“A woman should wear perfume wherever she wants to be kissed.” – Gabrielle Chanel
They say you will never forget your first CHANEL experience and I can personally vouch for that. My mother’s bottle of CHANEL N°5 was showcased proudly on her vanity table, only worn on the most special of occasions.
I would sneak into her room and spritz a little on the inside of my tiny wrist and breathe in the aroma with my eyes closed tightly, just like I had seen her do on so many occasions before.
It was an entrance into a world that I couldn’t understand but desperately wanted to be a part of. Little did I know then that it would be the start of a deep love affair with CHANEL that has stayed with me throughout my life.
CHANEL has an illustrious history but when Gabrielle Chanel created her debut fragrance, CHANEL N°5 in 1921, it would change the world of fragrance forever.
In 1921, Gabrielle Chanel was experiencing dizzying heights of success and she firmly reigned over Parisian fashion by imposing her singular concept of elegance on Paris and across the world. If only she knew that through CHANEL she would redefine classicism.
Gabrielle Chanel was determined to create a “woman’s perfume with a woman’s scent” and believed that a womans scent should be as important as her style of dress.
CHANEL N°5 was a revolutionary scent, the first of its kind. It was a unique project, at a time when couturiers and perfumers were both celebrated but practiced distinct arts.
It was also groundbreaking due to its name and design. CHANEL N°5 defied the conventions of perfume, at a time when single flower scents were glorified. It was a firm opposition to the sappy lyricism associated with so many popular fragrances from the turn of the century, when Gabrielle Chanel designed CHANEL N°5, she opted for minimalism and simplicity.
To house the scent, Gabrielle Chanel chose a simple laboratory bottle with a stopper cut like a diamond, which was inspired by the geometry of Place Vendôme in Paris. The lines of the iconic bottle have remained practically unchanged since its creation, you simply don’t mess with perfection.
Ernest Beaux, the creator of CHANEL’s signature scents curated 10 samples, labelled one to five and 20 to 24. He presented them to Gabrielle Chanel, she chose number five and an icon was born.
CHANEL N°5 was a global success of astronomic proportions, spreading to the United States and then like wildfire to Japan and it quickly became the leading fragrance in the world.
It was so beloved that at the liberation in Paris, a line of American soldiers could be found snaking along the CHANEL boutique on rue Cambon to ensure that they had a bottle to bring home to their wives.
So much more than just a scent, CHANEL N°5 has become a cult figure in its own right. Especially in 1952 when Marilyn Monroe whipped the world into a frenzy. A journalist famously asked her what she wore to bed, she answered coquettishly, ‘Just a few drops of CHANEL N°5’.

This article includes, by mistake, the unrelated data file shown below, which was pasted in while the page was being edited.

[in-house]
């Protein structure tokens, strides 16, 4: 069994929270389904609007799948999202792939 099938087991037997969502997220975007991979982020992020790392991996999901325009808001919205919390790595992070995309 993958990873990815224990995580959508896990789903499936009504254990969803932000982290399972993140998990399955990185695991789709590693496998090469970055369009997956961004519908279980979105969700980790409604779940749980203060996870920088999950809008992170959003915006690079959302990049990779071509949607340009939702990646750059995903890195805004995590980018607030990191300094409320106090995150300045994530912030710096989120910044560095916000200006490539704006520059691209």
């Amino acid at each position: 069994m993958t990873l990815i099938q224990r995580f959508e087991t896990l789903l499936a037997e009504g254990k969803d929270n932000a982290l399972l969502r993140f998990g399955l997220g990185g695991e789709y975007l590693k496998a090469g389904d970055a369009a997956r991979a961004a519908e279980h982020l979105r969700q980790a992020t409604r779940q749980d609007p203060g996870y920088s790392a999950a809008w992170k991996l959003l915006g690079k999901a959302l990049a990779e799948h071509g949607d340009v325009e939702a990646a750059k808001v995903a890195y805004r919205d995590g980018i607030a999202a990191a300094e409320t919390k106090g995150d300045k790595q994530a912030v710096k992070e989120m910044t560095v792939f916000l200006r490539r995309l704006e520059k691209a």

The bottle alone became a 20th century icon. The packaging was exhibited in the New York Museum of Modern Art in 1959 and just a few years later, the bottle would play a starring role in a series of nine silk-screens by Andy Warhol.
The secret to CHANEL N°5 is that you know it, but you don’t. It is a daring fragrance, opulent and abstract in equal measure. Yes, it has a floral bouquet at its heart that blends May rose and Grasse jasmine, illuminated by aldehydes but it also retains its mystery with no dominant notes, a radical change with the unprecedented use of aldehydes to add layers of complexity.
As much as it is important to celebrate the rich history of CHANEL, there is also an eye firmly on the future. Following the example of Haute Couture, that protects the unique expertise in the arts, CHANEL fragrances are also playing an active role in protecting the legendary heritage of flower production in Grasse, France.
In 1987, CHANEL continued to shatter the glass ceiling by establishing the first partnership of its kind with the Mul family, the largest flower producer in Grasse, to ensure that this rare heritage can live on for generations to come.
Initiated by Jacques Polge, CHANEL’s Head Perfumer at the time, the partnership between CHANEL and the Mul family has been fundamental to supporting sustainable growth in Grasse. For example, Jasmine from Grasse is indispensable to the composition of the No.5 perfume extract, a 30ml bottle of the N°5 Extract contains 1,000 jasmine flowers and 12 May rose flowers, all grown in Grasse and CHANEL has worked tirelessly with local producers to ensure its supply.
The partnership has evolved over time to also include the May rose, which harmoniously opens up the heart of No.5. This exclusive partnership has enabled a lasting future for the emblematic flowers by ensuring the tradition and know-how of Grasse. This is a luxury and no mean feat, but it is the only way to guarantee the unchanging identity of a truly extraordinary fragrance that is a symbol of CHANEL.
There are stories of people who can’t escape their destiny, Olivier Polge has one of these stories. He spent his summers as a student at the CHANEL Fragrance Laboratory and he recently followed in his father Jacques Polge’s footsteps and became CHANEL’s In-House Perfumer. In a House that is dedicated to perpetuating beauty and timeless formulas, Olivier continues to honour the history whilst embracing the future of CHANEL’s magic.
With its 100th birthday next year, there is much for CHANEL N°5 to celebrate. This fragrance has been etched in Gabrielle Chanel’s legacy and it is no surprise that it remains the best-selling fragrance in the world almost a century later.
CHANEL N°5 is eternal, a scent that will sit proudly on the vanity table for you, your daughter and your granddaughter. An icon, then, now and forever.